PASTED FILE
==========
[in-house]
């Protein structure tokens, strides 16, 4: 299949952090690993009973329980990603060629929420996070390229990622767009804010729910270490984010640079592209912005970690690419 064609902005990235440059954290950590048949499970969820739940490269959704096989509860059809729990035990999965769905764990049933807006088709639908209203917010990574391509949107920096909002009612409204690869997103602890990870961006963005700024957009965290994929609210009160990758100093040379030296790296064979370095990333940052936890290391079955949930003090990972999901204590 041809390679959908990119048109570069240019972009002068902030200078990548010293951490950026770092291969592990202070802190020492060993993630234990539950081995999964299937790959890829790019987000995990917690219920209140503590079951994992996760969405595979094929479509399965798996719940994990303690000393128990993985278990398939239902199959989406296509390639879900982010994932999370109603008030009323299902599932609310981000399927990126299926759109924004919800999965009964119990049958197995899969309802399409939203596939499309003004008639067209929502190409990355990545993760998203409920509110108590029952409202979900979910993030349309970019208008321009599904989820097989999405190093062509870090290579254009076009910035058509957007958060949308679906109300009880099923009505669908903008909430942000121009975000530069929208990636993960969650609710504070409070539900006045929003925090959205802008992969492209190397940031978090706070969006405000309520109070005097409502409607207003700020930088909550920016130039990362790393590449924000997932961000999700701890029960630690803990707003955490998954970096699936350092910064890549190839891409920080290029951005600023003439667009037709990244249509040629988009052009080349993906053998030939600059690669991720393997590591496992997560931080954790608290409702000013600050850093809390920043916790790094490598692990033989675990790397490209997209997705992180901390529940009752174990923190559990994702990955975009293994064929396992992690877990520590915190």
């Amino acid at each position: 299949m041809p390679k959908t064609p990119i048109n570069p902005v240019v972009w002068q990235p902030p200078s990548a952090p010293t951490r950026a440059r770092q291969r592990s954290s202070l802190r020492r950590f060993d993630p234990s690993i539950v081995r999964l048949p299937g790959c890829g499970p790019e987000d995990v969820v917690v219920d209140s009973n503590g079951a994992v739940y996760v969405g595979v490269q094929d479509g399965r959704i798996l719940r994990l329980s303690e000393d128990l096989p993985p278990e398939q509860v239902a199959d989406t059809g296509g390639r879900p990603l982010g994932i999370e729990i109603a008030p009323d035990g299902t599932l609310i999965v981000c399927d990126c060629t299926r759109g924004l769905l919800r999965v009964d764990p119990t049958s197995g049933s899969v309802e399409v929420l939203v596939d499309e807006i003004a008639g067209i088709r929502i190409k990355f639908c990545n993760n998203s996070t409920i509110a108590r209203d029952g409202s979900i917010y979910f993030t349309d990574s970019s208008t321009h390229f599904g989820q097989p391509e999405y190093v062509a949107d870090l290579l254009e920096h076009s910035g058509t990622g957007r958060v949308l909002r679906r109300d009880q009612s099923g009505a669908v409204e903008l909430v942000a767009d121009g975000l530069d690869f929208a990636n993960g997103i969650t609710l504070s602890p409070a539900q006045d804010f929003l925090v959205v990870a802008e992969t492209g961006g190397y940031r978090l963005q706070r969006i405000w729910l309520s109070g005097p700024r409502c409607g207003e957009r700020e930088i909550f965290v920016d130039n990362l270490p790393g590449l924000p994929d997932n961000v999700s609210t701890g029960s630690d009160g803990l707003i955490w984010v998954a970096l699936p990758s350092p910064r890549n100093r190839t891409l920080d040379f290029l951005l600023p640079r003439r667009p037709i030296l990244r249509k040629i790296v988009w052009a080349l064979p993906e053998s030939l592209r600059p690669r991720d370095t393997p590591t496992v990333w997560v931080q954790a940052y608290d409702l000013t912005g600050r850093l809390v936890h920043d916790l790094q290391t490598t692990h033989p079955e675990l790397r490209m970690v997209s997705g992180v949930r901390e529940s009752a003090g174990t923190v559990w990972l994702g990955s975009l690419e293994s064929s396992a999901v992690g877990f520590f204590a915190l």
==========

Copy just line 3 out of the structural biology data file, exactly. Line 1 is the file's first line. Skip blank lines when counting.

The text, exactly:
């Amino acid at each position: 299949m041809p390679k959908t064609p990119i048109n570069p902005v240019v972009w002068q990235p902030p200078s990548a952090p010293t951490r950026a440059r770092q291969r592990s954290s202070l802190r020492r950590f060993d993630p234990s690993i539950v081995r999964l048949p299937g790959c890829g499970p790019e987000d995990v969820v917690v219920d209140s009973n503590g079951a994992v739940y996760v969405g595979v490269q094929d479509g399965r959704i798996l719940r994990l329980s303690e000393d128990l096989p993985p278990e398939q509860v239902a199959d989406t059809g296509g390639r879900p990603l982010g994932i999370e729990i109603a008030p009323d035990g299902t599932l609310i999965v981000c399927d990126c060629t299926r759109g924004l769905l919800r999965v009964d764990p119990t049958s197995g049933s899969v309802e399409v929420l939203v596939d499309e807006i003004a008639g067209i088709r929502i190409k990355f639908c990545n993760n998203s996070t409920i509110a108590r209203d029952g409202s979900i917010y979910f993030t349309d990574s970019s208008t321009h390229f599904g989820q097989p391509e999405y190093v062509a949107d870090l290579l254009e920096h076009s910035g058509t990622g957007r958060v949308l909002r679906r109300d009880q009612s099923g009505a669908v409204e903008l909430v942000a767009d121009g975000l530069d690869f929208a990636n993960g997103i969650t609710l504070s602890p409070a539900q006045d804010f929003l925090v959205v990870a802008e992969t492209g961006g190397y940031r978090l963005q706070r969006i405000w729910l309520s109070g005097p700024r409502c409607g207003e957009r700020e930088i909550f965290v920016d130039n990362l270490p790393g590449l924000p994929d997932n961000v999700s609210t701890g029960s630690d009160g803990l707003i955490w984010v998954a970096l699936p990758s350092p910064r890549n100093r190839t891409l920080d040379f290029l951005l600023p640079r003439r667009p037709i030296l990244r249509k040629i790296v988009w052009a080349l064979p993906e053998s030939l592209r600059p690669r991720d370095t393997p590591t496992v990333w997560v931080q954790a940052y608290d409702l000013t912005g600050r850093l809390v936890h920043d916790l790094q290391t490598t692990h033989p079955e675990l790397r490209m970690v997209s997705g992180v949930r901390e529940s009752a003090g174990t923190v559990w990972l994702g990955s975009l690419e293994s064929s396992a999901v992690g877990f520590f204590a915190l």